Ethical Wildlife Volunteering Around the World

Some people travel for history, some travel for architecture. I travel for beauty, nature and wildlife. Because of my interest in wildlife conservation, I try to volunteer with wildlife abroad once a year. I do it to learn more about the current issues and get a chance to see animals in the wild (as Joey from ‘Friends’ says: no good deed is selfless!). It can be an eye-opening, moving and magical experience, however, as the popularity of volunteering rises, so does the number of unethical experiences. Many eager explorers unknowingly contribute towards a dark and cruel trade. For example, there are ‘volunteering’ opportunities where people can cuddle lion cubs yet sometimes these animals are then sold into the canning industry.

The good news is that wildlife volunteering CAN benefit wildlife. With responsible volunteering projects, you can support conservation efforts, raise awareness and it’s a great opportunity to learn too. Here, I’ve asked some fellow travel bloggers to join me in sharing their ethical volunteering trips from around the world. If you’re thinking of volunteering in the future, perhaps one of these experiences could be for you.

 

Mona from Mona Corona

Southeast Asia is one of the most prominent regions where the abuse and malpractices of the animal tourism industry is highly prevalent. Thailand in particular is known for elephant riding, shows, elephant begging, and the general mistreatment of elephants and other wild animals. Many tourists visit elephant “sanctuaries” in Thailand under the premise that they are helping to rehabilitate the elephants. No elephant centre is truly a sanctuary if riding the elephants are allowed – with or without a saddle. These elephants are mistreated and abused into domestication. Luckily, Elephant Nature Park in the northern region of Chiang Mai, Thailand, is one of the few ethical and true elephant rescue centres or sanctuaries where you can volunteer and interact with the elephants without riding them. At ENP, you can spend a day, half day, or even longer. Overnight stays include feeding, bathing, walking, and interacting with the elephants. ENP rehabilitates the mistreated elephants of Thailand while educating tourists about the malpractices of the animal tourism industry. If you visit Thailand, remember to do your research on any elephant centres you are considering, and make visiting Elephant Nature Park a priority because it is a heartwarming experience that you will never forget.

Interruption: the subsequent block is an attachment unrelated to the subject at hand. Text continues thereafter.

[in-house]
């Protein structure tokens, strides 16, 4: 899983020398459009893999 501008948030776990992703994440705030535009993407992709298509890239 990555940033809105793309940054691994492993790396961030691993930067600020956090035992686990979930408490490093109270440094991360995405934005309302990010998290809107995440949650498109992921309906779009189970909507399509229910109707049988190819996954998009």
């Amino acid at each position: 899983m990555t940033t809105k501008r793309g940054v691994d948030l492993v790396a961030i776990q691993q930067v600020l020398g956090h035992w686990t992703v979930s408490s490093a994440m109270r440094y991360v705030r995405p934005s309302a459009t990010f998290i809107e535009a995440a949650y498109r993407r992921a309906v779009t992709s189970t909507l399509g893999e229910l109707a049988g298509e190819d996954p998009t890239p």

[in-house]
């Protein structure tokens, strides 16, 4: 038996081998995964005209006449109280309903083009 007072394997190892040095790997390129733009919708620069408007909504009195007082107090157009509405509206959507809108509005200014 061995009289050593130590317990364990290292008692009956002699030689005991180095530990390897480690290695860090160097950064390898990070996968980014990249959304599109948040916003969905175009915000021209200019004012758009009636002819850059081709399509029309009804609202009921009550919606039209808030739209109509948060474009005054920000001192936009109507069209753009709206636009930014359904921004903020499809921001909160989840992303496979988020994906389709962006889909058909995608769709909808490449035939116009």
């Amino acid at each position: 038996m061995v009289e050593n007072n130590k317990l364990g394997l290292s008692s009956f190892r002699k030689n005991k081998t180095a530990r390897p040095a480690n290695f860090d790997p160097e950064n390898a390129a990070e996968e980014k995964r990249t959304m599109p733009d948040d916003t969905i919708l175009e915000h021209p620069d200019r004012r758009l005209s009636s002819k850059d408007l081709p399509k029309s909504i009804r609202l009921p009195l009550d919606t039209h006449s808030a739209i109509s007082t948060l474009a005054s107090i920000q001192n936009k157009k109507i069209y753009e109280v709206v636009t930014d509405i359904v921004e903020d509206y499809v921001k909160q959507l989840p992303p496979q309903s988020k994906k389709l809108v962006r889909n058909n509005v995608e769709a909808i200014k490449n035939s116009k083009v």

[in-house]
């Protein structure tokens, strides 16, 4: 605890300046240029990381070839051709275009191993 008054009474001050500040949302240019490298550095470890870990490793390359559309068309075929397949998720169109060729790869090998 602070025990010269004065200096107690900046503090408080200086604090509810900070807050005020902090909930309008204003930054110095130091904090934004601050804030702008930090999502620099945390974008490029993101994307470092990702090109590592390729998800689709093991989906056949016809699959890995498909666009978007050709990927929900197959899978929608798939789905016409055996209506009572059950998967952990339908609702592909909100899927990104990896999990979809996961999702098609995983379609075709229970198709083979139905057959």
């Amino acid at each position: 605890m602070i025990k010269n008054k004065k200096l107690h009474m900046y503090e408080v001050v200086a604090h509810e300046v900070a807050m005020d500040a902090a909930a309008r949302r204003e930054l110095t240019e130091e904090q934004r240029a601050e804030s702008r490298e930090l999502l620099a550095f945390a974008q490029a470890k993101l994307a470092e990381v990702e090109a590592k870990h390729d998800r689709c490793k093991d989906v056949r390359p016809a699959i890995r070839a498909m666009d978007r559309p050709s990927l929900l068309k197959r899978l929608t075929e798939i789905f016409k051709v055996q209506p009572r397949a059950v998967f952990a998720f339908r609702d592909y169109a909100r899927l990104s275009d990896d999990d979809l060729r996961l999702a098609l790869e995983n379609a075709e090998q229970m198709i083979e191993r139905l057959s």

Check out Mona’s Instagram for to see more from her travels.

 

Laura from The Travelling Stomach

A few years ago I spent two weeks working with an environmental conservation team in Masebe nature reserve, South Africa monitoring the health of the flora and fauna within the reserve to protect and conserve the future of one of South Africa’s vulnerable natural areas. During the project, the main part of your day is spent completing grassland transects across a section of the reserve taking readings of grass coverage, tree species and respective heights, and notes regarding any invasive species. Moving away from the flora you will then complete either wildlife counts or bird tracking activities. The wildlife counts are so much fun, basically like being on a safari, as you drive a specific route through the reserve identifying animals and noting the location and time you spot them.